The molecular mechanism of volatile anesthetic action remains unknown. Attempts to elucidate this mechanism have been complicated by the absence of models in which changes in neuronal cellular properties can be correlated with changes in whole animal anesthetic effect. In this study we describe a model where diet-induced alterations in rat brain fatty acid composition are correlated with alterations in volatile anesthetic potency. Rats maintained on a fat-free diet showed significant depletion of arachidonic acid (20:4 omega 6; 5,8,11,14-eicosatetraenoic acid) and docosahexaenoic acid (22:6 omega 3; 4,7,10,13,16,19,-docosahexaenoic acid) in brain, and a corresponding increase in Mead acid (20: 3 omega 9; 5,8,11-eicosatrienoic acid). These fat-deprived rats were significantly more sensitive to all volatile anesthetics tested than were age-controlled rats on a normal diet. Parenteral supplementation of the fat-deprived animals with linolenic acid (18: 3 omega 3, 9,12,15-octadecatrienoic acid) completely reconstituted the docosahexaenoic acid content of brain without affecting anesthetic sensitivity. In contrast, supplementation of the fat-deprived rats with linoleic acid (18: omega 6; 9,12-octadecadienoic acid) caused a dramatic decrease in anesthetic sensitivity, but only a small change in whole brain arachidonate content. Further analysis revealed that linoleate supplementation of fat-deprived animals resulted in a preferential normalization of the arachidonate content of brain phosphatidylinositol as compared with other brain phosphoglycerides. These results demonstrate for the first time a correlation between changes in membrane composition and anesthetic effect, and indicate that the precise fatty acid composition (perhaps in specific phospholipids) of brain is important in the mechanism of volatile anesthetic action.
A S Evers, W J Elliott, J B Lefkowith, P Needleman
In order to determine whether the A cell may be directly suppressed by glucose in the absence of insulin, canine pancreata were perfused in vitro, both antegrade, through the arterial system and retrograde, through the venous system. Studies of the islet microvasculature have suggested that blood flows from the B cell core to the mantle; thus, the A cell may be tonically inhibited by intra-islet insulin. Retrograde perfusion may then be expected to prevent insulin from reaching the A cell, releasing it from inhibition. Retrograde perfusion with 88 mg/dl glucose markedly increased both insulin and glucagon secretion relative to antegrade levels. In a series of experiments, glucose concentrations were changed from 88 to 200 mg/dl. An antegrade glucose change resulted in increased insulin (134+/-21%; P less than 0.0025) and decreased glucagon (-26+/-9%, P less than 0.025) secretion. A retrograde glucose increase resulted in increased secretion of both insulin (91+/-15%; P less than 0.0005) and glucagon (23+/-9%; P less than 0.0125). To confirm that retrograde perfusion deprived the A cell of endogenous core derived, vascularly delivered insulin, possibly resulting in increased insulin sensitivity, 0.3 mU/ml exogenous porcine insulin was infused. Antegrade, 0.3 mU/ml insulin, had no effect on glucagon secretion (P less than 0.250), while retrograde infusion of 0.3 mU/ml insulin significantly inhibited glucagon secretion (-31 + 8%; P less than 0.0005). The results of our study support the concept that the direction of blood flow and of flow-dependent intra-islet hormone interactions are from the islet B cell core to the mantle. It was further concluded that the normal A cell may not be suppressed by glucose in the absence of insulin.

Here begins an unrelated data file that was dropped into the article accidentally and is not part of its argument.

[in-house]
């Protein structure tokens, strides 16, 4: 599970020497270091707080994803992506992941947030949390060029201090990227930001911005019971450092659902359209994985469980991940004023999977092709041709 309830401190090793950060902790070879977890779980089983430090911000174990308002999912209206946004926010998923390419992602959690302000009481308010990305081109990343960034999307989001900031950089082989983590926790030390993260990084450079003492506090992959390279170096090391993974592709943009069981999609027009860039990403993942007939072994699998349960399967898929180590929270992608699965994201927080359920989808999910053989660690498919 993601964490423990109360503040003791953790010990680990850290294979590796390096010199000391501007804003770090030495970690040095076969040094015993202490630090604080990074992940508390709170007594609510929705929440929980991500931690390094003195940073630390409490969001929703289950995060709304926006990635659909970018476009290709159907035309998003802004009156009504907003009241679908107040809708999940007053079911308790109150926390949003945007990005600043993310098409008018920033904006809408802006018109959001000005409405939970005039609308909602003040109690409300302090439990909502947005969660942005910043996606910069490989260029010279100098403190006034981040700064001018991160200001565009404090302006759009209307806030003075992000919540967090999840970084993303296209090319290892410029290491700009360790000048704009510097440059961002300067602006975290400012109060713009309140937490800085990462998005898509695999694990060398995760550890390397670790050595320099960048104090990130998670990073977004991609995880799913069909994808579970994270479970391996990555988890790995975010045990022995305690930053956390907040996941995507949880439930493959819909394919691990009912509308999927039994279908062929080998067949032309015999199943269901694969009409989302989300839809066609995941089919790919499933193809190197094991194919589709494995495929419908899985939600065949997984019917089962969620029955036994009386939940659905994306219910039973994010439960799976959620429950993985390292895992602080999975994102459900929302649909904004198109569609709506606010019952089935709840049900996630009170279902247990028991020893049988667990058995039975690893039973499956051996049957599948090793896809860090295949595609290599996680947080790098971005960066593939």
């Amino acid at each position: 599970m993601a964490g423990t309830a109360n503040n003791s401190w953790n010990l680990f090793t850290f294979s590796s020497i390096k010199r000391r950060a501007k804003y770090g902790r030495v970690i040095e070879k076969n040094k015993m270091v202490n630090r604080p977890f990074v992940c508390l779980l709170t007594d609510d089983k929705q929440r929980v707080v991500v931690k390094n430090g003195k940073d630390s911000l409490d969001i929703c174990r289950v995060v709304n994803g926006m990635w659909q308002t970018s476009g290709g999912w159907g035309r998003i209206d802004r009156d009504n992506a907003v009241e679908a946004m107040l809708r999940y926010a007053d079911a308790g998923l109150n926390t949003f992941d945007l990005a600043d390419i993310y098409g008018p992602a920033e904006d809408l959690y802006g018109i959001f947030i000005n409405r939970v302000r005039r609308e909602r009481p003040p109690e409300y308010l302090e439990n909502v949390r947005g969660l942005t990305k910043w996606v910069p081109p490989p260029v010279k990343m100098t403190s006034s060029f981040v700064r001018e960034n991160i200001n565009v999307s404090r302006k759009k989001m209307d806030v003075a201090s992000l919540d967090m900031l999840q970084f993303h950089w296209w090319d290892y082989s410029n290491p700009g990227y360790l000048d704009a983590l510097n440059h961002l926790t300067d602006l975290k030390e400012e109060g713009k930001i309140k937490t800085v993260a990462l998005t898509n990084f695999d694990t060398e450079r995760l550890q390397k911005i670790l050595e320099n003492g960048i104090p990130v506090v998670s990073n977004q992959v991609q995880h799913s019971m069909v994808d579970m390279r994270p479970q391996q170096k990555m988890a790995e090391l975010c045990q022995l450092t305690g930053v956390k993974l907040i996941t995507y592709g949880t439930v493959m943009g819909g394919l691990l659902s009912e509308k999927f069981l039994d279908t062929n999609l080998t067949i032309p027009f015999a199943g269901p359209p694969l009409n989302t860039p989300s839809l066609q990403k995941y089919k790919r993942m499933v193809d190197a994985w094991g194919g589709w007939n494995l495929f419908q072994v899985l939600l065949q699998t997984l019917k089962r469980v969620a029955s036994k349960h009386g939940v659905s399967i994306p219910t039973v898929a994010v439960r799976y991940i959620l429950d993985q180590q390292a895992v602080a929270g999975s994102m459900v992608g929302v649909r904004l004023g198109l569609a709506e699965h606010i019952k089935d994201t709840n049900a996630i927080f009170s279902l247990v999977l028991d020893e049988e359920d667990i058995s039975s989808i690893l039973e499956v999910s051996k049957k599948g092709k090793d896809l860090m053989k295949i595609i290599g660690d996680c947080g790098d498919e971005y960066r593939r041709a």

J I Stagner, E Samols
Pancreatic polypeptide and neuropeptide Y share 50% amino acid homology (18 out of 36 residues), suggesting that they may have common ancestral origins. cDNA clones complementary to human mRNAs encoding pancreatic polypeptide and neuropeptide Y were used to detect specific human genomic DNA sequences in human-mouse somatic cell hybrid lines. The pancreatic polypeptide gene (PPY) segregated with human chromosome 17, while the neuropeptide Y gene (NPY) segregated with human chromosome 7. Examination of cell hybrids with chromosomal rearrangements assigned PPY to the p11.1-qter region and NPY to the pter-q22 region of their respective chromosomes.
T Takeuchi, D L Gumucio, T Yamada, M H Meisler, C D Minth, J E Dixon, R E Eddy, T B Shows
Seropositive rheumatoid arthritis (RA) in adult and juvenile patients is associated with the serologic marker HLA-DR4. This association is incomplete; about one-third of the patients lack the disease-associated HLA-DR4 haplotype. The main biological function of class II molecules is to restrict the recognition of antigen by T lymphocytes. We therefore tested the hypothesis that patients with seropositive RA share T cell recognition sites for an unknown antigen and that such T cell "epitopes" are not identified by conventional serologic typing. We generated alloreactive human T cell clones by stimulating peripheral blood lymphocytes of normal donors against a lymphoblastoid cell line from a juvenile patient with seropositive RA. A panel of clones that recognized only HLA-Dw14 cells on a panel of homozygous typing cells was used to analyze class II molecules of adult patients with seropositive RA. By inhibition studies using monoclonal antibodies, the epitopes recognized by the different clones could be further characterized and assigned either to DR- or to DQ-encoded cell surface products. By using four different clones, it was possible to identify Dw14-associated T cell epitopes on all seropositive rheumatoid patients tested who typed HLA-DR4-positive and also on all eight DR4-negative patients tested. Approximately one-half of nonrheumatoid DR4-positive donors carried one or more determinants recognized by these clones; the expression of these allodeterminants in DR4-negative nonrheumatoid patients was rare (less than 10%). Thus, alloreactive human T cell clones are powerful tools to define T cell recognition sites on class II molecules that are not identified by conventional typing. Using T cell clones with specificities for determinants expressed on Dw14 homozygous typing lines, we were able to demonstrate shared epitopes on cells of all patients tested with seropositive RA irrespective of their HLA-D or HLA-DR type. These data suggest that major histocompatibility complex class II antigens of RA patients might be much more homogeneous than demonstrated by the incomplete HLA-DR4 association.
J Goronzy, C M Weyand, C G Fathman